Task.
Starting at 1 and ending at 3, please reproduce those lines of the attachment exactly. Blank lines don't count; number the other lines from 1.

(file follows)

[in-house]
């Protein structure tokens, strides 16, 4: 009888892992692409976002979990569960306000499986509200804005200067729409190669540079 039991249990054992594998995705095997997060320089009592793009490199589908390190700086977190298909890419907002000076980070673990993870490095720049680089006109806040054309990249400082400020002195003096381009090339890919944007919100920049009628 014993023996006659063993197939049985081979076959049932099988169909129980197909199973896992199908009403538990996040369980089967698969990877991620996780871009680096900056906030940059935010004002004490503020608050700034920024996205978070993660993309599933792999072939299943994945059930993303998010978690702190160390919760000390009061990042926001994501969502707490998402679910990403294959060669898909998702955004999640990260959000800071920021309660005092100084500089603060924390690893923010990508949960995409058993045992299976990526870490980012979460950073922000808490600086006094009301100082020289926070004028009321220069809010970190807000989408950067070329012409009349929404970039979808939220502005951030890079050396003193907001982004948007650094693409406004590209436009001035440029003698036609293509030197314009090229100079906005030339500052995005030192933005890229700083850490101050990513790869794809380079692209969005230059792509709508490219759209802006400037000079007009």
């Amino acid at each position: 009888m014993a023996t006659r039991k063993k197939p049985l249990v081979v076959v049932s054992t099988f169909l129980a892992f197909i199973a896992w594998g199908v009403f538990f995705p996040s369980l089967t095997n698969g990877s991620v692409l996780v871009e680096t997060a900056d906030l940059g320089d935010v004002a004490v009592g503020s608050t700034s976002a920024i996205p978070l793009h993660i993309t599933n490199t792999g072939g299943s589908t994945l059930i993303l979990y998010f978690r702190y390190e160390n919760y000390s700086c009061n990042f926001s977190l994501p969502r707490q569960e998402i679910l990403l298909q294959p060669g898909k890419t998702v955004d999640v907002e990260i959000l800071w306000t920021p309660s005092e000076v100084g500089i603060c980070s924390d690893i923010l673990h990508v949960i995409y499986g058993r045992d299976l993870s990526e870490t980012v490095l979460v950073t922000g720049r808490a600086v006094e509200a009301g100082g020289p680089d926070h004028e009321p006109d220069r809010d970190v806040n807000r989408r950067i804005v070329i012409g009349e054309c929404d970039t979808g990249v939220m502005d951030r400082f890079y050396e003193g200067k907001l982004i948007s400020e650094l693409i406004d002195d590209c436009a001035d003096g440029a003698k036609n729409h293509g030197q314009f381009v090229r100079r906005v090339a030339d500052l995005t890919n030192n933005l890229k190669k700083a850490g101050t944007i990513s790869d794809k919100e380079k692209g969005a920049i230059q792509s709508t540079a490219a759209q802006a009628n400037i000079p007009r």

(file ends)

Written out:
[in-house]
């Protein structure tokens, strides 16, 4: 009888892992692409976002979990569960306000499986509200804005200067729409190669540079 039991249990054992594998995705095997997060320089009592793009490199589908390190700086977190298909890419907002000076980070673990993870490095720049680089006109806040054309990249400082400020002195003096381009090339890919944007919100920049009628 014993023996006659063993197939049985081979076959049932099988169909129980197909199973896992199908009403538990996040369980089967698969990877991620996780871009680096900056906030940059935010004002004490503020608050700034920024996205978070993660993309599933792999072939299943994945059930993303998010978690702190160390919760000390009061990042926001994501969502707490998402679910990403294959060669898909998702955004999640990260959000800071920021309660005092100084500089603060924390690893923010990508949960995409058993045992299976990526870490980012979460950073922000808490600086006094009301100082020289926070004028009321220069809010970190807000989408950067070329012409009349929404970039979808939220502005951030890079050396003193907001982004948007650094693409406004590209436009001035440029003698036609293509030197314009090229100079906005030339500052995005030192933005890229700083850490101050990513790869794809380079692209969005230059792509709508490219759209802006400037000079007009």
């Amino acid at each position: 009888m014993a023996t006659r039991k063993k197939p049985l249990v081979v076959v049932s054992t099988f169909l129980a892992f197909i199973a896992w594998g199908v009403f538990f995705p996040s369980l089967t095997n698969g990877s991620v692409l996780v871009e680096t997060a900056d906030l940059g320089d935010v004002a004490v009592g503020s608050t700034s976002a920024i996205p978070l793009h993660i993309t599933n490199t792999g072939g299943s589908t994945l059930i993303l979990y998010f978690r702190y390190e160390n919760y000390s700086c009061n990042f926001s977190l994501p969502r707490q569960e998402i679910l990403l298909q294959p060669g898909k890419t998702v955004d999640v907002e990260i959000l800071w306000t920021p309660s005092e000076v100084g500089i603060c980070s924390d690893i923010l673990h990508v949960i995409y499986g058993r045992d299976l993870s990526e870490t980012v490095l979460v950073t922000g720049r808490a600086v006094e509200a009301g100082g020289p680089d926070h004028e009321p006109d220069r809010d970190v806040n807000r989408r950067i804005v070329i012409g009349e054309c929404d970039t979808g990249v939220m502005d951030r400082f890079y050396e003193g200067k907001l982004i948007s400020e650094l693409i406004d002195d590209c436009a001035d003096g440029a003698k036609n729409h293509g030197q314009f381009v090229r100079r906005v090339a030339d500052l995005t890919n030192n933005l890229k190669k700083a850490g101050t944007i990513s790869d794809k919100e380079k692209g969005a920049i230059q792509s709508t540079a490219a759209q802006a009628n400037i000079p007009r």